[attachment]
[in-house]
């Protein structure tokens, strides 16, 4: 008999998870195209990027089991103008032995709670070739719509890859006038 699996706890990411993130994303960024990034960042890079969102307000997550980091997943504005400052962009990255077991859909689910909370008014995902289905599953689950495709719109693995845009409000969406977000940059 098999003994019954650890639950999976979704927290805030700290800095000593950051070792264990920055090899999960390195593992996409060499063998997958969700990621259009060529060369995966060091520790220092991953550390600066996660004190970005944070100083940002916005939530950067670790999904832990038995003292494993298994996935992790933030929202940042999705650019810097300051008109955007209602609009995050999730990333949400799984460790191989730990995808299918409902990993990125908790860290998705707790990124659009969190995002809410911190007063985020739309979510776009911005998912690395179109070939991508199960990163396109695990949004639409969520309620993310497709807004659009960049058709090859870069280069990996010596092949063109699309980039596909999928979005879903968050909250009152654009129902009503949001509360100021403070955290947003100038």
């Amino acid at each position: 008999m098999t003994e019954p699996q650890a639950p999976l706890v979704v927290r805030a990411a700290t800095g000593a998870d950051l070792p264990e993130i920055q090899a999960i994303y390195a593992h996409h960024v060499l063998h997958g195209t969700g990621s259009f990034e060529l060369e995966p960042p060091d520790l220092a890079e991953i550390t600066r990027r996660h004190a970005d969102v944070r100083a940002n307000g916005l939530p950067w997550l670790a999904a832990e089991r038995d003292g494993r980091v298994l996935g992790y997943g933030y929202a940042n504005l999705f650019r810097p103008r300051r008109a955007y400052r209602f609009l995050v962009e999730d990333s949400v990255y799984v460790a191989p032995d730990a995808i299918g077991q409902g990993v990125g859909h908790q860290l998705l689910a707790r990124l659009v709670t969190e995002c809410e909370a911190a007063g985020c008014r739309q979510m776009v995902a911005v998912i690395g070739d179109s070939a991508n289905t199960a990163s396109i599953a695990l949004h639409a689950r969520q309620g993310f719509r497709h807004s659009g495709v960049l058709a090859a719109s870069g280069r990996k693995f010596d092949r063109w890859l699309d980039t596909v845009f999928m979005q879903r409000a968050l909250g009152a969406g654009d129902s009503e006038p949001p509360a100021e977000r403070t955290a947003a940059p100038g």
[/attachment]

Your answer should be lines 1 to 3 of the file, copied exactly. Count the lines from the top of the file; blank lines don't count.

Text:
[in-house]
């Protein structure tokens, strides 16, 4: 008999998870195209990027089991103008032995709670070739719509890859006038 699996706890990411993130994303960024990034960042890079969102307000997550980091997943504005400052962009990255077991859909689910909370008014995902289905599953689950495709719109693995845009409000969406977000940059 098999003994019954650890639950999976979704927290805030700290800095000593950051070792264990920055090899999960390195593992996409060499063998997958969700990621259009060529060369995966060091520790220092991953550390600066996660004190970005944070100083940002916005939530950067670790999904832990038995003292494993298994996935992790933030929202940042999705650019810097300051008109955007209602609009995050999730990333949400799984460790191989730990995808299918409902990993990125908790860290998705707790990124659009969190995002809410911190007063985020739309979510776009911005998912690395179109070939991508199960990163396109695990949004639409969520309620993310497709807004659009960049058709090859870069280069990996010596092949063109699309980039596909999928979005879903968050909250009152654009129902009503949001509360100021403070955290947003100038």
């Amino acid at each position: 008999m098999t003994e019954p699996q650890a639950p999976l706890v979704v927290r805030a990411a700290t800095g000593a998870d950051l070792p264990e993130i920055q090899a999960i994303y390195a593992h996409h960024v060499l063998h997958g195209t969700g990621s259009f990034e060529l060369e995966p960042p060091d520790l220092a890079e991953i550390t600066r990027r996660h004190a970005d969102v944070r100083a940002n307000g916005l939530p950067w997550l670790a999904a832990e089991r038995d003292g494993r980091v298994l996935g992790y997943g933030y929202a940042n504005l999705f650019r810097p103008r300051r008109a955007y400052r209602f609009l995050v962009e999730d990333s949400v990255y799984v460790a191989p032995d730990a995808i299918g077991q409902g990993v990125g859909h908790q860290l998705l689910a707790r990124l659009v709670t969190e995002c809410e909370a911190a007063g985020c008014r739309q979510m776009v995902a911005v998912i690395g070739d179109s070939a991508n289905t199960a990163s396109i599953a695990l949004h639409a689950r969520q309620g993310f719509r497709h807004s659009g495709v960049l058709a090859a719109s870069g280069r990996k693995f010596d092949r063109w890859l699309d980039t596909v845009f999928m979005q879903r409000a968050l909250g009152a969406g654009d129902s009503e006038p949001p509360a100021e977000r403070t955290a947003a940059p100038g």